Now that we know that the natural variation of the GC will result in uncertainty of around 0.103%, we can then set an alarm limit. As there is no standard talking about this, we currently set the limit to around 0.005% higher than the highest detected uncertainty so far. Therefore we set the alarm limit at 0.108%. The uncertainty trend with the limit will now show as follow:
Performing this removes the need of monthly repeatability test as we are performing an automatic “reproducibility test” by looking at the calibration result and interpret this as an uncertainty value of the CV calculated by the GC. When the GC starts to drift, the uncertainty will start increasing and we will get an early warning of fault with the GC. The following trend shows an actual case where the rise of the uncertainty flag an issue around 2 months prior to the actual failure happen on the GC.
On another case, we also found that there’s a sudden increase of uncertainty as shown below:
Because of the sudden increase in uncertainty, GCAS flags up the operator by raising an alarm. We can then dig deeper on what’s causing the issue. From the RF trend, we then identified that the problem came from propane response factor as shown below:
We can then take an appropriate action before mis-measurement actually happened. The increase in uncertainty only impacted the accuracy of the GC by small amount and by rectifying the issue before the issue becomes big we have managed to avoid a potential failure or mis-measurement on the GC.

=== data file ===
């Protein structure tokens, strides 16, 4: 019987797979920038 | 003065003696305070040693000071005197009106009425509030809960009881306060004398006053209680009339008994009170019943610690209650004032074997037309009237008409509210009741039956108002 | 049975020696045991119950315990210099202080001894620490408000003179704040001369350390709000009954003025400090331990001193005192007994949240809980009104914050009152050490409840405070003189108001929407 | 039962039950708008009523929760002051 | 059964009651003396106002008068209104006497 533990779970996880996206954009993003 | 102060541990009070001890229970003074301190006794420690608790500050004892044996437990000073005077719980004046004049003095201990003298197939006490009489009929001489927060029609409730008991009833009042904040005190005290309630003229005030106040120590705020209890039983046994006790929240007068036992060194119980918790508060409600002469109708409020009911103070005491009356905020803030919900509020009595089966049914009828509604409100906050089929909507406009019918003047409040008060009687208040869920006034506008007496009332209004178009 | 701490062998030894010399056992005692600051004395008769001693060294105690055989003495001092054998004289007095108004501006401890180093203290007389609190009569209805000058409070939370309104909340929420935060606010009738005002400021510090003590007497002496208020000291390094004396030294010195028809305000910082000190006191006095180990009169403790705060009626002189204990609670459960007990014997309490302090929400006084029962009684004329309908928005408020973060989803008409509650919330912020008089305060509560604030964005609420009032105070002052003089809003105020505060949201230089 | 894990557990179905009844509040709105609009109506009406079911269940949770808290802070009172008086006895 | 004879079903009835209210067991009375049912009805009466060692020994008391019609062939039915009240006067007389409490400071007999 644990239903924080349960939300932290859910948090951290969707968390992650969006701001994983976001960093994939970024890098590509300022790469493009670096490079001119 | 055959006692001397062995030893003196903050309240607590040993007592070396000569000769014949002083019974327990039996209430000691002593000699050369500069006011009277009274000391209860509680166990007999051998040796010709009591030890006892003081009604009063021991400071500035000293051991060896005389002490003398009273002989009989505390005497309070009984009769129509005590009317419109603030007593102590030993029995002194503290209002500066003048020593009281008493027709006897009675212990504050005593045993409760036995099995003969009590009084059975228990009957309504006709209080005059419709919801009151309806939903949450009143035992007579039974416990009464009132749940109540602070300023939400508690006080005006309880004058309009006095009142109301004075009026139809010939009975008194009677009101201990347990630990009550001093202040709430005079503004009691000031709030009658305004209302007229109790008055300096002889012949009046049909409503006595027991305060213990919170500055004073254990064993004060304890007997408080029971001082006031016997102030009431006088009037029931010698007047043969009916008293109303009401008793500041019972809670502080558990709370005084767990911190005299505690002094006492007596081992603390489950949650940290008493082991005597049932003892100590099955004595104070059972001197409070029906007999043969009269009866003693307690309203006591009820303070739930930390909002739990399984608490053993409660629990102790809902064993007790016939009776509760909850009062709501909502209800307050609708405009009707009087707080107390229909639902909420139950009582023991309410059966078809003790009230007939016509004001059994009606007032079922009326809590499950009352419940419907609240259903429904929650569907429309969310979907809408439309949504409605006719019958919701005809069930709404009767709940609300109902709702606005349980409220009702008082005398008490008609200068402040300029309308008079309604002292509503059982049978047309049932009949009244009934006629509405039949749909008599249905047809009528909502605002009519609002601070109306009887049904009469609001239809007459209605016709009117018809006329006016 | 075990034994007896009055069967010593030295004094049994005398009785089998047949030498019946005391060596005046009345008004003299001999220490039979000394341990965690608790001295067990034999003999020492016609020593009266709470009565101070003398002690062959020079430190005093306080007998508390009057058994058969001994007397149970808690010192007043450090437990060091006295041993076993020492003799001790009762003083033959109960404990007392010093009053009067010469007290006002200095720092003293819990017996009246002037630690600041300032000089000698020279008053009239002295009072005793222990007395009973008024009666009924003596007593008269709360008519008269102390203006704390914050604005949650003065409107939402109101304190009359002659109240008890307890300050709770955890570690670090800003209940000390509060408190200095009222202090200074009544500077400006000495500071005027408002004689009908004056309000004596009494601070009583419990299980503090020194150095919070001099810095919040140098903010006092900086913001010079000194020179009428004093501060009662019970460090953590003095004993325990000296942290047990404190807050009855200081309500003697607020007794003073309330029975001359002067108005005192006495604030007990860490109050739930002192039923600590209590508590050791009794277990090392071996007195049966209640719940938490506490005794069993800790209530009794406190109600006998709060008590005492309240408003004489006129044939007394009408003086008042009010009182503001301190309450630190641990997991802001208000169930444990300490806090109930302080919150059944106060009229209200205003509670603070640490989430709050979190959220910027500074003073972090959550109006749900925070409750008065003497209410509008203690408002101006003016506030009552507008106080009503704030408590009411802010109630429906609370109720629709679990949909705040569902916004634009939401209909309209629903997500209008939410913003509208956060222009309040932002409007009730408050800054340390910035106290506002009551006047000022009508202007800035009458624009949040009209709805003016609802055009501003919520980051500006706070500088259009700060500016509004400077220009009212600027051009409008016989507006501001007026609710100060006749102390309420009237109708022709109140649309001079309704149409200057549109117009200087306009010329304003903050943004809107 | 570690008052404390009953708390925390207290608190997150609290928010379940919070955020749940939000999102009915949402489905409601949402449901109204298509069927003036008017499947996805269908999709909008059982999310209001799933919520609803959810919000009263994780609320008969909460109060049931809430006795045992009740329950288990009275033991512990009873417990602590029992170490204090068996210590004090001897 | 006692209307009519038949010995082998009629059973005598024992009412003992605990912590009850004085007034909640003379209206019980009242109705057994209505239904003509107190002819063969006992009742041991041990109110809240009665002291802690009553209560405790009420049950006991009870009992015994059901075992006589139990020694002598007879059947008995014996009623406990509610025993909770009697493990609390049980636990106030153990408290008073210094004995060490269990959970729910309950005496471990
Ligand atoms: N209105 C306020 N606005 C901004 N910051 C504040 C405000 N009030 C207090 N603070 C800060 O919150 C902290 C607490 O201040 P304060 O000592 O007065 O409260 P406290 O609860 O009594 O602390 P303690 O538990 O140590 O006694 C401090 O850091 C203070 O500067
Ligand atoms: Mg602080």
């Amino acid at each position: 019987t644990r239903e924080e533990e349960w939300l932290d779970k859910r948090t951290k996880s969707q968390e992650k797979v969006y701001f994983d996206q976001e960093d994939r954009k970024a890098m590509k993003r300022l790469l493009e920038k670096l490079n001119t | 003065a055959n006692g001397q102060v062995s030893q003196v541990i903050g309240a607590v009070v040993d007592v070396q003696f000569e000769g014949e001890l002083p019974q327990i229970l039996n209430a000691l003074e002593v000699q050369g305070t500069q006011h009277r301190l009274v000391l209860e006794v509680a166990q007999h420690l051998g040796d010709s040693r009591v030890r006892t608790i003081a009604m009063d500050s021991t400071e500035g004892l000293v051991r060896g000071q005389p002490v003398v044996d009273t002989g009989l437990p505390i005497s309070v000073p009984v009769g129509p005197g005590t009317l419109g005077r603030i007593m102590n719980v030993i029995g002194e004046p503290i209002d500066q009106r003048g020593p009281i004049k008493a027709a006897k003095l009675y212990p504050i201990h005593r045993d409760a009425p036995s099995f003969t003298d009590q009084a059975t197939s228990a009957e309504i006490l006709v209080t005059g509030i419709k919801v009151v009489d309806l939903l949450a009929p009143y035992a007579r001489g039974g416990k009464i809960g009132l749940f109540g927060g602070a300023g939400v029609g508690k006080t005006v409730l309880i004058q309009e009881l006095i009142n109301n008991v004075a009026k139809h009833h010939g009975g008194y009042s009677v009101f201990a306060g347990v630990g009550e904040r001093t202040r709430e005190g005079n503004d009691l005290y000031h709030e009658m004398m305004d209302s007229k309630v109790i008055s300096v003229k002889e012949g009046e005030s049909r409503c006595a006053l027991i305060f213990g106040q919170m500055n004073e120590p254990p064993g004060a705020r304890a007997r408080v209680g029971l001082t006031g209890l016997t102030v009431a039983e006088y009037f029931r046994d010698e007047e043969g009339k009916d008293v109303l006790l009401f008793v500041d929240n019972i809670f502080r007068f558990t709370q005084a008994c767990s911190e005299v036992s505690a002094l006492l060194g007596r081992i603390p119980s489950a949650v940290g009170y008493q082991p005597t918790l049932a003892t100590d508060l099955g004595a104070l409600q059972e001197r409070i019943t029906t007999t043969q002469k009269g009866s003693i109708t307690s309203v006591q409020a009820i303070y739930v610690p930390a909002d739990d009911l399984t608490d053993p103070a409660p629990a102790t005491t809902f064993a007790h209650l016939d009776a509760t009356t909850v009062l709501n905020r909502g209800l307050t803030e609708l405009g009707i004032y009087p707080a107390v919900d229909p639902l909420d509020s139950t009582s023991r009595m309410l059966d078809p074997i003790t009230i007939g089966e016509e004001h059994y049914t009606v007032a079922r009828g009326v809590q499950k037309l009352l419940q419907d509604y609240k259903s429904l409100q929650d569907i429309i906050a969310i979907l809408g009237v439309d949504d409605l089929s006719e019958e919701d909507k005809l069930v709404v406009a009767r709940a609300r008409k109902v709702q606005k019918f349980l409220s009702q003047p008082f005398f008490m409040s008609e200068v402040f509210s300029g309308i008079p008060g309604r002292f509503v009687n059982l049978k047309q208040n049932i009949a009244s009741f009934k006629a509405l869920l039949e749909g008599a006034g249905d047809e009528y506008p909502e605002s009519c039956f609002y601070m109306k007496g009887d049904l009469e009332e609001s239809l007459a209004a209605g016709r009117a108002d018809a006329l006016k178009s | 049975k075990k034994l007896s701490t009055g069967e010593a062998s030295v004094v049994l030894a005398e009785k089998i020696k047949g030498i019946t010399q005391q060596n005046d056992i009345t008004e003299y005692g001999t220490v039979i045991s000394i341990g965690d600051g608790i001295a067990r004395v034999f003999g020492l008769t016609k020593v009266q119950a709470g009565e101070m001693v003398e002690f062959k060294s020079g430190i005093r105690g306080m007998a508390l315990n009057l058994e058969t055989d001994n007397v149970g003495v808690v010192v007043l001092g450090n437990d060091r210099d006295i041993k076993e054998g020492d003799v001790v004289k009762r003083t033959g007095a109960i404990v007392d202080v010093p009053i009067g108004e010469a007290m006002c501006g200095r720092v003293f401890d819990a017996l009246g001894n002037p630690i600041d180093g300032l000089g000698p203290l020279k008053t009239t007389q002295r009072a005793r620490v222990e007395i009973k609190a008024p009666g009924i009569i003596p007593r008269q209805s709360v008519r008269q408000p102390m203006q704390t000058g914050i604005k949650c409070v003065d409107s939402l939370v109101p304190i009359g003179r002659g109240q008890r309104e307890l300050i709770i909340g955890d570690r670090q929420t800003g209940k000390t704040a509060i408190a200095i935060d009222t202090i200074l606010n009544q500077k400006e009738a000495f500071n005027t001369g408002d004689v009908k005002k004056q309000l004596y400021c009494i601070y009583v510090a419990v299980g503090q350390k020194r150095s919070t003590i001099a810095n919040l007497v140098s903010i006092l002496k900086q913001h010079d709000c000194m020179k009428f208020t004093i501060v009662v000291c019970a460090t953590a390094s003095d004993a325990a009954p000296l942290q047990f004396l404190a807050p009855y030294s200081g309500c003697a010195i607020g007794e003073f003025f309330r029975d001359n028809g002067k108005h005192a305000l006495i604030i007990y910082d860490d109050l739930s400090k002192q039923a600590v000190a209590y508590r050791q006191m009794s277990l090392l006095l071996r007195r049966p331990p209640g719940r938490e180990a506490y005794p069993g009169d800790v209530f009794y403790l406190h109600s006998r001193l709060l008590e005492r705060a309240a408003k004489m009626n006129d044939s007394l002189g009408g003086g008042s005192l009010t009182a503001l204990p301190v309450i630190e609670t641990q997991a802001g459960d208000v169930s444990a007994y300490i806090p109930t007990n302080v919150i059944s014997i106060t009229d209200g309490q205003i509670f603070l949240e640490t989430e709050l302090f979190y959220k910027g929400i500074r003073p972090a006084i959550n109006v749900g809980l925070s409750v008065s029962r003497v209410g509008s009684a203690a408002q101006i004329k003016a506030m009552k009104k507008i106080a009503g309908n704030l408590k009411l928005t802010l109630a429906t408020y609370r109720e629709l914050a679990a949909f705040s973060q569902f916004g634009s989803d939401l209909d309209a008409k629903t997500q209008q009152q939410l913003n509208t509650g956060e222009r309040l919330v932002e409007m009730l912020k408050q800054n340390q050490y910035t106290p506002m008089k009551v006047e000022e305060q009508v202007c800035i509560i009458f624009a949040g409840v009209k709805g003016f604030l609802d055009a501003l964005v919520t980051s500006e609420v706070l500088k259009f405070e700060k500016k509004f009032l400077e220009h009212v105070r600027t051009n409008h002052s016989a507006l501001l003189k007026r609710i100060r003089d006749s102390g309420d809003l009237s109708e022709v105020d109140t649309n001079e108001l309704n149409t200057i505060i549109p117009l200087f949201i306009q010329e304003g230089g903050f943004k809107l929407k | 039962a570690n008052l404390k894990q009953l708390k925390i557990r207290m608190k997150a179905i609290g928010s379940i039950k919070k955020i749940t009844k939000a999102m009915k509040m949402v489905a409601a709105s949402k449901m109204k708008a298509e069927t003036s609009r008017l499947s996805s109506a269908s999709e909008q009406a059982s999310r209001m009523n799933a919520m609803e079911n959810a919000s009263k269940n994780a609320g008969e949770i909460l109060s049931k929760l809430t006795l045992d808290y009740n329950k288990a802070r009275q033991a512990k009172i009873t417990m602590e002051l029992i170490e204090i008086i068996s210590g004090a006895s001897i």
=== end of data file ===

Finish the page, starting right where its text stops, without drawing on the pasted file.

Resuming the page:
We just did C6+ GC configuration to show how to configure GC from scratch. In this instance the original GC was a C7+ GC. We then did all the changes required to make it a healthy C6+ GC.
Here’s a quick steps of what we’ve done on this exercise:
- We changed the component data table to C6+ GC component data table:
- We then changed the event timing step by step where initial RF trend looks like this:
- To an optimised GC with final RF trend that is set as footprint as follows:
- After this exercise we currently do the following:
- long term repeatability test using the same test gas
- Calibration every six hours to demonstrate the GC uncertainty monitoring
- Up to now, the repeatability have been showing very good result, the following is the CV trend so far between 20/6/2018 12:49 – 22/6/2018 12:00 (2 std deviation of +/- 0.011% which is much better than stated repeatability tolerance of this GC of 0.05%)
- This is the first step of GC configuration, the next step is to monitor the performance of this GC. On next post, we’ll post about the monitoring of this GC using the near live uncertainty method. This GC is on 24/7 and we’ll be calibrating it every 6 hours to demonstrate how to monitor the GC uncertainty value based on its calibration results.
If you want to get a step by step analysis file including the chromatograms of this exercise, this is available in our web-based support system. Please be in touch with me and i will be happy to give you access. You can also be involved by discussing this as well as give advise on what you want to try next on the GC and we can simulate the issue. The web based support system looks like below where you can all add comment etc.
Please leave a comment if you have any query, or alternatively you can send me an email to request access or if you have any other queries to firstname.lastname@example.org.